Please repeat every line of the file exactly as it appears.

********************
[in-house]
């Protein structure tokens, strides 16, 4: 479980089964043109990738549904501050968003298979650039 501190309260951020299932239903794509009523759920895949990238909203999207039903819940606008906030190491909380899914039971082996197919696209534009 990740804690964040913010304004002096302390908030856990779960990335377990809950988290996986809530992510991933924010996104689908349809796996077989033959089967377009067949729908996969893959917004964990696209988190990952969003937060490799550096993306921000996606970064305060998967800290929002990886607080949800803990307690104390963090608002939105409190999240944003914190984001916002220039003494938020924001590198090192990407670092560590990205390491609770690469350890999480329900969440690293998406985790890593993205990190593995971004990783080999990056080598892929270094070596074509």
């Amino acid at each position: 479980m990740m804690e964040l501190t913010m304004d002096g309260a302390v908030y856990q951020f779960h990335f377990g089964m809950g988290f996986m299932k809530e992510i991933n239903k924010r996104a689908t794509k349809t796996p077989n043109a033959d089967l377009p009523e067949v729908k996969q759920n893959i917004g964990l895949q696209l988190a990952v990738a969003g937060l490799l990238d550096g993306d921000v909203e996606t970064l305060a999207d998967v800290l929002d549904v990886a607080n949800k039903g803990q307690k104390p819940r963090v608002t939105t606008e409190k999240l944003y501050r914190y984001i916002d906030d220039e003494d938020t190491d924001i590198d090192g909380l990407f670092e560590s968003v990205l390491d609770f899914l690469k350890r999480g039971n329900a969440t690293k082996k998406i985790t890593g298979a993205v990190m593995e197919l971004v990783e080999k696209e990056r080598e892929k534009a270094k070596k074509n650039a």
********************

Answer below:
[in-house]
């Protein structure tokens, strides 16, 4: 479980089964043109990738549904501050968003298979650039 501190309260951020299932239903794509009523759920895949990238909203999207039903819940606008906030190491909380899914039971082996197919696209534009 990740804690964040913010304004002096302390908030856990779960990335377990809950988290996986809530992510991933924010996104689908349809796996077989033959089967377009067949729908996969893959917004964990696209988190990952969003937060490799550096993306921000996606970064305060998967800290929002990886607080949800803990307690104390963090608002939105409190999240944003914190984001916002220039003494938020924001590198090192990407670092560590990205390491609770690469350890999480329900969440690293998406985790890593993205990190593995971004990783080999990056080598892929270094070596074509």
């Amino acid at each position: 479980m990740m804690e964040l501190t913010m304004d002096g309260a302390v908030y856990q951020f779960h990335f377990g089964m809950g988290f996986m299932k809530e992510i991933n239903k924010r996104a689908t794509k349809t796996p077989n043109a033959d089967l377009p009523e067949v729908k996969q759920n893959i917004g964990l895949q696209l988190a990952v990738a969003g937060l490799l990238d550096g993306d921000v909203e996606t970064l305060a999207d998967v800290l929002d549904v990886a607080n949800k039903g803990q307690k104390p819940r963090v608002t939105t606008e409190k999240l944003y501050r914190y984001i916002d906030d220039e003494d938020t190491d924001i590198d090192g909380l990407f670092e560590s968003v990205l390491d609770f899914l690469k350890r999480g039971n329900a969440t690293k082996k998406i985790t890593g298979a993205v990190m593995e197919l971004v990783e080999k696209e990056r080598e892929k534009a270094k070596k074509n650039a």